NEW YORK — The big question for exhibitors at a trio of Asian textile trade shows in New York last week was what to do to prepare for 2005, when the nations of the World Trade Organization are set to drop quotas on fabric and apparel.
This story first appeared in the January 27, 2004 issue of WWD. Subscribe Today.
That event is expected to result in more intense competition and declining prices, with China seen as the nation most likely to gain market share. For textile companies in the greater China area, which encompasses Taiwan and Hong Kong, preparation often means expanding operations into China itself.
Mill executives in other countries are following a variety of strategies in preparing for the competitive onslaught.
At Istanbul-based Kaplan Tekstil — a mill that turns out more than 3 million square meters a year of cotton, linen and wool fabrics for the men’s and women’s markets — representative Serkan Hikmet Corum said his company’s approach to preparation has been “buying more looms.”
“If you can’t do 10,000 meters in three or four weeks, they can’t buy from you,” he explained. “That’s a must.”
Kaplan was among the 46 exhibitors at the Turkish Fashion Fabric Exhibition, which ran Jan. 20-21 at the Grand Hyatt Hotel at New York’s Grand Central Terminal. The show was sponsored by ITKIB, a Turkish textile-promotions group.
Other exhibitors at the event said they were taking the opposite approach and shutting down some of their looms, which would allow them to concentrate on smaller, but more profitable orders.
“The big quantities will go to China,” predicted Dogan Filiz, marketing coordinator at Bahariye Mensucat, which employs 450 people and primarily produces wool fabrics. He said his company expects to have to survive on fill-in orders and by attracting customers with distinctive fashion items and quick turnarounds.
The common theme in all of this, according to Tayfun Zorlu, who works in marketing at Istanbul-based Arsan Tekstil, was flexibility. For his firm, which makes woven and knit fabrics, that translates to allowing buyers to order “smaller amounts — instead of a whole container, a half container.”
At denim giant Isko Dokuma Isletmeleri, based in Bursa, marketing manager Mehemet F. Akgunlu said his company hoped to become more competitive by increasing the frequency with which it offers new merchandise. Right now, he said, it produces two collections a year. After the quotas are lifted, he continued, “We will be doing four collections, maybe six.”
The Turkish show — along with Innovation Asia and PanTextiles New York, which also ran last week — was intended to focus on spring-summer 2005 fabrics. That will mark the first season that quota will not be a factor in buying decisions.
However, exhibitors said most buyers weren’t quite ready to work on spring 2005.
“Some people are ready for spring now, some people are working fall but open to look at spring, and some people don’t even want to look at spring,” said Robert Caplan, a senior adviser to wool and cotton maker Holsa Inc.’s Bossa division, who is based in New York.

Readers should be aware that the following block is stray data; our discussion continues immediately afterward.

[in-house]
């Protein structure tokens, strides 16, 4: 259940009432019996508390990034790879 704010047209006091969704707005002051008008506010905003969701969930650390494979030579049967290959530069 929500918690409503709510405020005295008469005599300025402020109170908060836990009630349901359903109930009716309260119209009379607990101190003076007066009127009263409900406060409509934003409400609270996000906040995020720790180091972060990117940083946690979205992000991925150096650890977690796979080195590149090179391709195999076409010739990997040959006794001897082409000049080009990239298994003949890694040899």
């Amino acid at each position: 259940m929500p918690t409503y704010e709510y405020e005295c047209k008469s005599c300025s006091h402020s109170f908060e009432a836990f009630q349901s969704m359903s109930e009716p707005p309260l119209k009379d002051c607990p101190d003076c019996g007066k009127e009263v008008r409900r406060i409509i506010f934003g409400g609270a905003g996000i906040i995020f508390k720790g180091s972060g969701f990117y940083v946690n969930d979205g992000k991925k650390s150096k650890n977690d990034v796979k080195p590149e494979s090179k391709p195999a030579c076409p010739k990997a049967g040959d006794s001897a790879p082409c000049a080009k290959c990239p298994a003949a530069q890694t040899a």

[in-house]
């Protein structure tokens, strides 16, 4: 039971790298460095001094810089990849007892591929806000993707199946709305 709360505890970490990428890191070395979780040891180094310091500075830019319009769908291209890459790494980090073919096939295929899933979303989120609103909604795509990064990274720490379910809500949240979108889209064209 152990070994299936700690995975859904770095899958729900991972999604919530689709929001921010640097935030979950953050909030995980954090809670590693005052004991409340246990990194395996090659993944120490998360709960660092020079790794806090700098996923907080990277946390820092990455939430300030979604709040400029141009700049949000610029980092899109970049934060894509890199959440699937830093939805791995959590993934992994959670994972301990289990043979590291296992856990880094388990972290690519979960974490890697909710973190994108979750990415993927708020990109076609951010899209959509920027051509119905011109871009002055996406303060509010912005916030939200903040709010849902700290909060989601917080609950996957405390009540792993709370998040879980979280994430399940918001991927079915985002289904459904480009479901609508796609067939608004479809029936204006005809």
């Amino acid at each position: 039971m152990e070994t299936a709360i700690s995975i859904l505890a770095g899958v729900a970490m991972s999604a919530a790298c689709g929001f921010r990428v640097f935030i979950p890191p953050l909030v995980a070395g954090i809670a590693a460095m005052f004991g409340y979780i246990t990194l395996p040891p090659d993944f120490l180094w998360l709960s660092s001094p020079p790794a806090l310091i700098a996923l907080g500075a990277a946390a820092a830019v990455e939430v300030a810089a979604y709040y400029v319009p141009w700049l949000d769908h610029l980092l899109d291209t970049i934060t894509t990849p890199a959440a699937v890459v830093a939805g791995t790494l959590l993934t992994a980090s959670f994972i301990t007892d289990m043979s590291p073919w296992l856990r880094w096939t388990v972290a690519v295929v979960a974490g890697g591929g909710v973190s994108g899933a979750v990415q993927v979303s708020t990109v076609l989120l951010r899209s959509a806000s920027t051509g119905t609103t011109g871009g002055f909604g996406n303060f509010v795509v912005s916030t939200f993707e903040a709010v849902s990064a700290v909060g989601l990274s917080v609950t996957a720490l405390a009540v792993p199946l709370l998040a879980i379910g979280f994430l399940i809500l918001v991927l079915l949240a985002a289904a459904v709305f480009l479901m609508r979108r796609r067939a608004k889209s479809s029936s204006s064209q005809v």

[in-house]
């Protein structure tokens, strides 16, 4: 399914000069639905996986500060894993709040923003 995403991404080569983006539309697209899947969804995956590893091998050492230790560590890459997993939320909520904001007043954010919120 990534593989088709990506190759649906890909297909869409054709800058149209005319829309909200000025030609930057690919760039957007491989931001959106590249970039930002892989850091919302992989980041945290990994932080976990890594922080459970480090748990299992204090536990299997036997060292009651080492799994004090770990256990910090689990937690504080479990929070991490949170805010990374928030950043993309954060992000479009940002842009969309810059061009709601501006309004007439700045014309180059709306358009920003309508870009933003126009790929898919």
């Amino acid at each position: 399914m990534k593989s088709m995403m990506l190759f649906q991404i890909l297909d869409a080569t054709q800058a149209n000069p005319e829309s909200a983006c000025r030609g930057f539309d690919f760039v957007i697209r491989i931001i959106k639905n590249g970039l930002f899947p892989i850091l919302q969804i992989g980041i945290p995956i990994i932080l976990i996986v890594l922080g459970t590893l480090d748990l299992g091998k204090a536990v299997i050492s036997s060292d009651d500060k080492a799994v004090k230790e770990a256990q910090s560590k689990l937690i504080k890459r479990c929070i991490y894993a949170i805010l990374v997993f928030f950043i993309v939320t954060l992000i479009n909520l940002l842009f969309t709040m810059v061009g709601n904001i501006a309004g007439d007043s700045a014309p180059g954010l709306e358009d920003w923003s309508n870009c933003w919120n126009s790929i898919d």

He noted that the increasing variation in what season a given apparel maker might be working on at any point in time makes running efficient mills more complicated.
“You’ve got some people who are looking for three week lead times and then more normal people looking for six to eight weeks,” he said.
The end of quotas was also a looming issue at Innovation Asia, which wrapped up a three-day run Thursday at Amuse restaurant at 110 West 18th Street.
Produced by lyocell maker Tencel, the show featured 23 exhibitors, each of which use Tencel in at least a portion of their offerings, and about 600 attendees.
Pauline Ning, sales and marketing manager of Hong Kong-based Active Sight Textiles, said buyers at the show were looking for novelty, echoing observations by other vendors at the venue. As for 2005, Active is taking the if-you-can’t beat-’em-join-’em approach by opening a Shanghai office and moving into selling garments, as well.
“For buyers, it would be better for them to negotiate for one price only,” said Ning.
Joan Cheng, special assistant to the chairman and sales manager for Taiwan-based Chyang Sheng Dyeing & Finishing Co., is looking to compete with Chinese imports with more specialized attention.
Cheng said of Chinese firms, “A lot of the time they focus on sales, not after-sales service.” Accordingly, the company is prepared to provide lab tests on the fabrics it sells and advise manufacturers on cutting and sewing methods that work best.
Robert Harrington, sales manager for Taiwan-based Be-Mode Textile Co., said he isn’t expecting any huge shifts in the firm’s business in 2005, since much of the weaving for Taiwan is already done in China.
“I don’t see as it will affect us,” he said. “As long as you stay in Asia, you’re OK.”
At PanTextiles, which ran Wednesday and Thursday at the Hammerstein Ballroom at 311 West 34th Street, many of the 17 exhibitors took a similarly sanguine view. The show was organized by the Taiwan Textile Federation.
“The market is moving toward China — maybe they will be 50 percent” of world production after 2005, suggested Amy Lin, a manager with Yeong Yueh Lace Co., based in Tainan, Taiwan.
Jimmy Tsui, sales manager with Well Success Textile (H.K.) Co., a knitter based in Hong Kong, said he was not worried about the coming end of quotas.
“We welcome it,” he said.
Still, for textile companies who are not positioned or inclined to move operations into China, 2005 remains a major challenge.
“It’s a difficult question,” said Isko’s Akgunlu. “We have a lot of plans, but it’s not clear what’s going to happen.”